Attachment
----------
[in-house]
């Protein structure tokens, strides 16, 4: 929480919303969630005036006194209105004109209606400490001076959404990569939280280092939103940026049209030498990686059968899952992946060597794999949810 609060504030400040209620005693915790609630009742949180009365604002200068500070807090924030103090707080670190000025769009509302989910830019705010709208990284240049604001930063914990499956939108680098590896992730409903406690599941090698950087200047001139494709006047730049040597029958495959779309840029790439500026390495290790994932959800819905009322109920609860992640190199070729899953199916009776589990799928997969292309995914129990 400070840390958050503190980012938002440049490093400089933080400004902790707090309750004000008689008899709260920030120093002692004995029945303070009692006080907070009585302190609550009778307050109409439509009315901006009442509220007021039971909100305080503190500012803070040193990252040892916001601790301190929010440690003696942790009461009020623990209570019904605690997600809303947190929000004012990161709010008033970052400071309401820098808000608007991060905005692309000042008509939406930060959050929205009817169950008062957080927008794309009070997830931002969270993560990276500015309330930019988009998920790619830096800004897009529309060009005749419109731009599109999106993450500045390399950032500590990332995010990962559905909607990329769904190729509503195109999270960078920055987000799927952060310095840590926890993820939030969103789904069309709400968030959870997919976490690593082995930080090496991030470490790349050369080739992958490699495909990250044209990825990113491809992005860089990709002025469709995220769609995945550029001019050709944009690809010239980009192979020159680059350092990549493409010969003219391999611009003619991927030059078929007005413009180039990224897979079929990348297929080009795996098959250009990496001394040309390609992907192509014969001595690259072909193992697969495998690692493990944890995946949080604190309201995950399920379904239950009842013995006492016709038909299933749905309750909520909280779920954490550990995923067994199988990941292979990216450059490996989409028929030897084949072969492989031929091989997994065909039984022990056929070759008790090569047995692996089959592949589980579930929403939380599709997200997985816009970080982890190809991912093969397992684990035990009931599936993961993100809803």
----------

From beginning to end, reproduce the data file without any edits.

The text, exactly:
[in-house]
């Protein structure tokens, strides 16, 4: 929480919303969630005036006194209105004109209606400490001076959404990569939280280092939103940026049209030498990686059968899952992946060597794999949810 609060504030400040209620005693915790609630009742949180009365604002200068500070807090924030103090707080670190000025769009509302989910830019705010709208990284240049604001930063914990499956939108680098590896992730409903406690599941090698950087200047001139494709006047730049040597029958495959779309840029790439500026390495290790994932959800819905009322109920609860992640190199070729899953199916009776589990799928997969292309995914129990 400070840390958050503190980012938002440049490093400089933080400004902790707090309750004000008689008899709260920030120093002692004995029945303070009692006080907070009585302190609550009778307050109409439509009315901006009442509220007021039971909100305080503190500012803070040193990252040892916001601790301190929010440690003696942790009461009020623990209570019904605690997600809303947190929000004012990161709010008033970052400071309401820098808000608007991060905005692309000042008509939406930060959050929205009817169950008062957080927008794309009070997830931002969270993560990276500015309330930019988009998920790619830096800004897009529309060009005749419109731009599109999106993450500045390399950032500590990332995010990962559905909607990329769904190729509503195109999270960078920055987000799927952060310095840590926890993820939030969103789904069309709400968030959870997919976490690593082995930080090496991030470490790349050369080739992958490699495909990250044209990825990113491809992005860089990709002025469709995220769609995945550029001019050709944009690809010239980009192979020159680059350092990549493409010969003219391999611009003619991927030059078929007005413009180039990224897979079929990348297929080009795996098959250009990496001394040309390609992907192509014969001595690259072909193992697969495998690692493990944890995946949080604190309201995950399920379904239950009842013995006492016709038909299933749905309750909520909280779920954490550990995923067994199988990941292979990216450059490996989409028929030897084949072969492989031929091989997994065909039984022990056929070759008790090569047995692996089959592949589980579930929403939380599709997200997985816009970080982890190809991912093969397992684990035990009931599936993961993100809803």